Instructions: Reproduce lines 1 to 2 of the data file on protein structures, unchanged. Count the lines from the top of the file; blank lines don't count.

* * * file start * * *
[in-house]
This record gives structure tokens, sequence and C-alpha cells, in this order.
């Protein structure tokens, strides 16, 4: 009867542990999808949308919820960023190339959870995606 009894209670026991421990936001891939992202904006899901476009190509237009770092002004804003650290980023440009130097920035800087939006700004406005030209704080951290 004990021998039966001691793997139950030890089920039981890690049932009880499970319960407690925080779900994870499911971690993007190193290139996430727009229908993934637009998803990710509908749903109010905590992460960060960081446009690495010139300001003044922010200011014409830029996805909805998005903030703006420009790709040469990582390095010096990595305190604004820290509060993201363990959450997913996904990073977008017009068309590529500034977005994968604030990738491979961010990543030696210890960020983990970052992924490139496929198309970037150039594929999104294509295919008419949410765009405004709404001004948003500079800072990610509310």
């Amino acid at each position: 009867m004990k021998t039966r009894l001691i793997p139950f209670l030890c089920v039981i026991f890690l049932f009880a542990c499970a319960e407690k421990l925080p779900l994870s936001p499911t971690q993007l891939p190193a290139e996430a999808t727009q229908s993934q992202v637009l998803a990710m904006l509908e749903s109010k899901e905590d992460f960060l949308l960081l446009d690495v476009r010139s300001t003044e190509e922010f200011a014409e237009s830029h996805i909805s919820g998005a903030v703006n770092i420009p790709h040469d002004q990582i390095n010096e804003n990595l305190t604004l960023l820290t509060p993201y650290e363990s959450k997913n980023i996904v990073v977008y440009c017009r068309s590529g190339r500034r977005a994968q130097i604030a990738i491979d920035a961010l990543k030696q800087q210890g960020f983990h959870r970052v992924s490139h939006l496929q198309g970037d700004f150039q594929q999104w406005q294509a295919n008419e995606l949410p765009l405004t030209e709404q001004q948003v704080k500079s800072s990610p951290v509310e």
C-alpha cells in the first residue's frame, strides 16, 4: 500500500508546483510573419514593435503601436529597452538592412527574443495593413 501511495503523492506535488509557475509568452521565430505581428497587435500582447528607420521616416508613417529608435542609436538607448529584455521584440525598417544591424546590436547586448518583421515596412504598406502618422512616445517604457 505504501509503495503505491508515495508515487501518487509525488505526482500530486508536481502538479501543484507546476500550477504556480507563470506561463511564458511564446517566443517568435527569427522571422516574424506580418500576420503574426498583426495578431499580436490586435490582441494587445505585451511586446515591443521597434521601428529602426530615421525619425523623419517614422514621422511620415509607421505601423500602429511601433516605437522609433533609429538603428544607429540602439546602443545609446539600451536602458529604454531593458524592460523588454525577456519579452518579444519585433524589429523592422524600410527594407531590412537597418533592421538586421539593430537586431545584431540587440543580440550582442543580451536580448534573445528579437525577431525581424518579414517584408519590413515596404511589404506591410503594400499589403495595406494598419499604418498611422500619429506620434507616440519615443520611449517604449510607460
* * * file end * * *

[in-house]
This record gives structure tokens, sequence and C-alpha cells, in this order.